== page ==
2 Tech Stocks That Could Make You Rich

By Markets Fool.com

The tech sector often attracts investors who are hungry for growth. However, fast growth stocks can crash quickly if their growth fades. Therefore, investors shouldn't just check out the headline numbers for double or triple-digit sales or earnings growth. Instead, they should see if the company is built to last and make investors rich over the long term.

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Let's discuss two stocks which fit that profile -- Expedia and Amazon -- and why they could generate big returns for investors over the next decade.

Image source: Pixabay.

Expedia
Expedia controls about 75% of the online travel agency (OTA)market in the U.S. and 10% of the marketworldwide. In addition to its namesake site, Expedia owns a large portfolio of other OTAs, including Travelocity, Orbitz, Wotif, Trivago, and Venere. It also recently acquired Airbnb rival Homeaway for$3.9 billion, and divested its stake inunder-performingChinese OTA eLong .

Expedia's only meaningful competitor is Priceline , which has a smaller share of the domestic market but a bigger share of the overseas one. But over the past few quarters, Expedia has crushed Priceline in revenue growth, thanks to robust bookings in the U.S. market.

Company

Q2 2015

Q3 2015

Q4 2015

Q1 2016

Expedia

11.4%

13.5%

25%

38.7%

Priceline

7.5%

9.2%

8.7%

16.8%

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YOY sales growth. Source: Quarterly reports.

Expedia'sgross bookings rose 32% annually last quarter, thanks to its recently closed acquisitions of Orbitz and Homeaway. Excluding those two acquisitions and the eLong divestment, bookings improved 13%. Priceline's bookings rose 21% last quarter. Both OTAs reported big double-digit gains in hotel and airline bookings.

Expedia expects its adjusted EBITDA to grow 35% to 45% in 2016, with the "vast majority" of that growth occurring in the second half of the year. Looking further ahead, analysts expect Expedia to post 26% annual earnings growth over the next five years. That's lower than its P/E of 25 and pushes its 5-year PEG ratio slightly under 1 -- indicating that its stock is still cheap relative to its earnings growth potential.

Amazon
With an enterprise value of over $300 billion and a P/E of around 280, it initially seems silly that anyone would suggest that Amazon could become a "multibagger" again within a few years. Yet that's exactly what Chamath Palihapitiya, founder and CEO of VC firm Social Capital, recently declared at theSohn Investment Conference in New York.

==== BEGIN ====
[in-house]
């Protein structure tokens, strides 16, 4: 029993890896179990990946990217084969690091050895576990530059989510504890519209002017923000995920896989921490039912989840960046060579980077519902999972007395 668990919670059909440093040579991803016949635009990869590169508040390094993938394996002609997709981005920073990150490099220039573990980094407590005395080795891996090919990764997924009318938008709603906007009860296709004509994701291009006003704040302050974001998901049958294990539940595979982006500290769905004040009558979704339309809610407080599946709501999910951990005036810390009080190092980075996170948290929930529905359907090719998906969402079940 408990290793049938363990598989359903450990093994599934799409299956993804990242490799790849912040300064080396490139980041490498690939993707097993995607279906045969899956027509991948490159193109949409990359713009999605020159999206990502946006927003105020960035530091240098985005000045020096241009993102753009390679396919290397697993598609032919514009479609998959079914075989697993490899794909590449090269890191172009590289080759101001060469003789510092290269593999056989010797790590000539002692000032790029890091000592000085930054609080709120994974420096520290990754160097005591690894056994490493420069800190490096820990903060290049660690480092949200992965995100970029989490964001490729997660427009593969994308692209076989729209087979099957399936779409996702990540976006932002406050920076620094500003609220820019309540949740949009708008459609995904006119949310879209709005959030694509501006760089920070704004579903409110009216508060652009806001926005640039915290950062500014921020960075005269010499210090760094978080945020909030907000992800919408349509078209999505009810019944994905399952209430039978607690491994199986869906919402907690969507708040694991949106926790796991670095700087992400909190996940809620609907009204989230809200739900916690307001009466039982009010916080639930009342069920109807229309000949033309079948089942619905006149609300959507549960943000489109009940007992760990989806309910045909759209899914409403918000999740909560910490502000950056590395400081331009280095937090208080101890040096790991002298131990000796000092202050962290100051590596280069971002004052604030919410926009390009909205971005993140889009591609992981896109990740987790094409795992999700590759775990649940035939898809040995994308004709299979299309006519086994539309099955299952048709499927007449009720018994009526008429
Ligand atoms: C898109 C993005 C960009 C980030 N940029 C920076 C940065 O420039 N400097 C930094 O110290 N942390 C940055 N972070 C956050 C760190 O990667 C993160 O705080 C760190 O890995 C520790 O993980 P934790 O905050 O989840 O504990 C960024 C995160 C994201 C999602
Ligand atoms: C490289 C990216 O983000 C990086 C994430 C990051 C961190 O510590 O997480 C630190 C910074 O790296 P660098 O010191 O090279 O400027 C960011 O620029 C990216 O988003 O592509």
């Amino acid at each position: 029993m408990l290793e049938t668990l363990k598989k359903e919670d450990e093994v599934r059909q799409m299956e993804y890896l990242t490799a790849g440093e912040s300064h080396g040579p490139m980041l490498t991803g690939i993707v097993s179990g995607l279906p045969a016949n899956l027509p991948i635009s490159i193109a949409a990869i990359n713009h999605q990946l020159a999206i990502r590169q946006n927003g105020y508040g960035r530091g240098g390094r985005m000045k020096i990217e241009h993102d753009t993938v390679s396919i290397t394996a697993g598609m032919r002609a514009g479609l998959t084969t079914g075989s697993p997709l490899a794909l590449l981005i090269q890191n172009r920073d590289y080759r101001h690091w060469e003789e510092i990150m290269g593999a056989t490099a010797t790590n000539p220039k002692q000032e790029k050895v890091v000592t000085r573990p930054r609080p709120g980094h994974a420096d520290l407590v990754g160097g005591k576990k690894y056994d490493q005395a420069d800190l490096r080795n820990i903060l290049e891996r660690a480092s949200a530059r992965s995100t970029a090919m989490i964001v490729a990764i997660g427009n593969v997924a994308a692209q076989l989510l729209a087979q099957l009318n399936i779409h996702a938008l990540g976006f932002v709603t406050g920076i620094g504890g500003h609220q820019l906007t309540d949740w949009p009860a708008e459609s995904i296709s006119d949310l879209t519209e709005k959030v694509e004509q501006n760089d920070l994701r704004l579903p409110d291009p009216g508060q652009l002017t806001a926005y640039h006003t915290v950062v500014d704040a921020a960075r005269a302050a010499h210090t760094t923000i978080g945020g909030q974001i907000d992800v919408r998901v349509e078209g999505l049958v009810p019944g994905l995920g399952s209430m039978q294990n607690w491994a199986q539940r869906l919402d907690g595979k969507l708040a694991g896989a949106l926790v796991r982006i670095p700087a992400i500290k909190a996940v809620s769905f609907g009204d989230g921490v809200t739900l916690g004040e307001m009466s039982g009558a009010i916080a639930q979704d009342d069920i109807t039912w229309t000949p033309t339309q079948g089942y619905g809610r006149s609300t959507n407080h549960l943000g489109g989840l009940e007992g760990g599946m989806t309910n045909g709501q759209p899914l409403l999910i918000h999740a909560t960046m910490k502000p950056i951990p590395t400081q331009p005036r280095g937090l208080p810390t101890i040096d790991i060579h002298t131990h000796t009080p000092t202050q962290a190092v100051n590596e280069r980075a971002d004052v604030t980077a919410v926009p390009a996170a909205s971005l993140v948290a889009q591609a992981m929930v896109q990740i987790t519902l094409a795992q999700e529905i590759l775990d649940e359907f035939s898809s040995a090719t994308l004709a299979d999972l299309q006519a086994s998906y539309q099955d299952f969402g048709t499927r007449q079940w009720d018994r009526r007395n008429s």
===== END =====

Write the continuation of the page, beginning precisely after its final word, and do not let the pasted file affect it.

Palihapitiya suggested that Amazon's market value could increase nearly ten-fold to $3 trillion within a decade, thanks to its AWS (Amazon Web Services) cloud platform disrupting the IT market in the same way it dominated e-commerce. "There are going to be an unbelievable number of losers when AWS gets to scale," he stated.

Image source: Amazon.

AWS has become Amazon's most profitable business over the past year, generating 9% of its overall sales but 56% of its operating profits last quarter. Operating income at the unit soared 211% to $604 million during the quarter, helping the company post a net profit of $513 million -- compared to a loss of $57 million in the prior year quarter. AWS' annualrun rate of over $10 billion makes it the largest cloud platform by a wide margin, which gives it the ability to undercut its rivals with lower prices while relying on economies of scale to remain profitable.

If AWS continues to boost Amazon's profits, push its cloud rivals out of the market, and continue supporting its expanding marketplace business, its valuations could cool down. Moreover, Amazon's high P/E is still somewhat supported by analyst projections for 326% earnings growth this year followed by 83% growth in 2017.

The key takeaway
Expedia and Amazon are both market leaders with wide moats. Expedia has made it very difficult for smaller OTAs to compete with its sprawling network of sites, which offer consumers an illusion of choice while feeding into a single company. If a small OTA challenger manages to grow, it's likely that Expedia will buy it out before it becomes a viable threat. Amazon has made it tough for brick-and-mortar and online retailers to thrive, and it now threatens to do the same to cloud platform providers.

Expedia and Amazon might already look "big" after their big stock gains over the past decade, but both companies now dominate their respective markets and will likely retain control for the foreseeable future. Therefore, I believe that there's still room for both stocks to generate solid returns for investors who buy shares today.

The article 2 Tech Stocks That Could Make You Rich originally appeared on Fool.com.

Leo Sun owns shares of Amazon.com. The Motley Fool owns shares of and recommends Amazon.com and Priceline Group. Try any of our Foolish newsletter services free for 30 days. We Fools may not all hold the same opinions, but we all believe that considering a diverse range of insights makes us better investors. The Motley Fool has a disclosure policy.